Tidal power is always pretty impressive to understand, given the sheer scale on which the power is generated. Imagine a wind turbine turned upside down and dunked in some of the roughest seas and you begin to imagine just how tricky but beneficial tidal power can be.
And according to new research UK officials are severely underestimating the wealth of electricity that could be generated from tidal sources.
The analysis, published in the journal Philosophical Transactions of the Royal Society A, reports that estuary barrages and tidal streams could provide more than 20% of the UK’s demand for electricity.
“From tidal barrages you can reasonably expect you can get 15% of UK electricity needs, that’s a very solid number,” co-author Dr Nicholas Yates from the National Oceanography Centre told BBC News. “On top of that there is a 5% tidal stream figure, and with future technological development that is likely to be an underestimate in my view.”
One such project that has been floated (get it? “floated”?) is the idea of building an estuary barge across the Severn. So far the idea has been rejected by the coalition government due to the impact it would have on the environment, however ministers have recently indicated they are wiling to review the idea.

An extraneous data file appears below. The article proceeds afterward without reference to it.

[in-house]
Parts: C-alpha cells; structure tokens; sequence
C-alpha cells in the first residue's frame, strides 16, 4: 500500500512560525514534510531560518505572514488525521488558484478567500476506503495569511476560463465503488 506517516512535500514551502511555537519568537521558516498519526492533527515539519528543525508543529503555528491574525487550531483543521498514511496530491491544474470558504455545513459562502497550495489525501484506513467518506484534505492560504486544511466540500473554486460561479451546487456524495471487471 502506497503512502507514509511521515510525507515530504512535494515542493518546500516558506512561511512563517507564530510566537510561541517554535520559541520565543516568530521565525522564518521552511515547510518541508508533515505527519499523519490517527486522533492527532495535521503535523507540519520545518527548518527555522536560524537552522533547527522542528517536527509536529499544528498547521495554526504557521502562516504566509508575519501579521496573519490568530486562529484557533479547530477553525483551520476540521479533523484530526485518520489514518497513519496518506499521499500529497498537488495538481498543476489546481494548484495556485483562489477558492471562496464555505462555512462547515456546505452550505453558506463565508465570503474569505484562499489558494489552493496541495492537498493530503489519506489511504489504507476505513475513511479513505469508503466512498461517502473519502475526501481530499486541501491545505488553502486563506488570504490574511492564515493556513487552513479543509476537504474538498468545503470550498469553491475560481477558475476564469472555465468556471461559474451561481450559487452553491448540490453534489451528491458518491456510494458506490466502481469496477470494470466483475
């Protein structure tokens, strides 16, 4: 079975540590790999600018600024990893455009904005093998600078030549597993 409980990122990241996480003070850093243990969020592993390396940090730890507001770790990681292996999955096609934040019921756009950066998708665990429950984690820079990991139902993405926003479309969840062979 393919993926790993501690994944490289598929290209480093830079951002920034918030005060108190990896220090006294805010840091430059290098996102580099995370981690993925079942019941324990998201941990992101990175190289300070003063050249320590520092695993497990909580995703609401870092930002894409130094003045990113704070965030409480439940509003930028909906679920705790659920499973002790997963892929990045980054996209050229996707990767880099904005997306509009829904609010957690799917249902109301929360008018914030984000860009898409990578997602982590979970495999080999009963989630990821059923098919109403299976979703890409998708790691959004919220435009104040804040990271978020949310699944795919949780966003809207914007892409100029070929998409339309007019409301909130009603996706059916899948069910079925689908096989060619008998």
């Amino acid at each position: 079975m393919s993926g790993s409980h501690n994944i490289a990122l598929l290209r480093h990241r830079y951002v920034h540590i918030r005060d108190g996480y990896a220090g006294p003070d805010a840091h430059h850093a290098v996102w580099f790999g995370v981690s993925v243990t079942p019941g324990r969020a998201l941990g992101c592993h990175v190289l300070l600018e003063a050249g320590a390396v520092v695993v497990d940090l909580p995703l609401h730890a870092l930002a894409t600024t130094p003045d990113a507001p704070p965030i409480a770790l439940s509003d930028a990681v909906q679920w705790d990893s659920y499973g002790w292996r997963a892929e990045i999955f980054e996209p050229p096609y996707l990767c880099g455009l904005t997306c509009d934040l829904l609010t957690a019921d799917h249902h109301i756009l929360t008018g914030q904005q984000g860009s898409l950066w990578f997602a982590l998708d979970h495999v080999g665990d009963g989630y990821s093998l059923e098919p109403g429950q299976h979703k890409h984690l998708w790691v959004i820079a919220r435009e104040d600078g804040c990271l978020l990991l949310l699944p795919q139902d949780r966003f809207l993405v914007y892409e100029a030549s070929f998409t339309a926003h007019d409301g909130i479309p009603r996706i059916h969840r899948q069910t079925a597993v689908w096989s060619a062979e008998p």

However Dr Yates, one of the researchers behind the new report, has good reason to dislike starting out with building on the Severn.
“I think it’s unfortunate that attention for tidal range has tended to focus on the Severn, it’s the wrong place to start, it’s too big,” he said. “Start small, it’s what the Danes did with wind – start small, learn quick and build up.”
Tidal power has the opportunity now to become a real player in the world of renewable energy. Already a company — MeyGen, a company who are “dedicated to the production of predictable, clean and renewable electricity from tidal flows” — is planning on developing a tidal stream technology in the Pentland Firth that, initially, will provide enough power to service 38,000 homes.
“This is a crucial milestone for us, it will be the first array of tidal stream turbines,” observed report co-author Professor AbuBakr Bahaj from the University of Southampton. “It will be a viable proposition for us in energetic areas of the sea – it will be give us another element in the energy mix that’s more reliable than wind.”
All in all, with slowdowns in the growth of solar and, to a lesser extent, wind power, and growing understanding in tidal power generation, 2013 could be the year that we see the industry leapfrog its way to the forefront of our minds.
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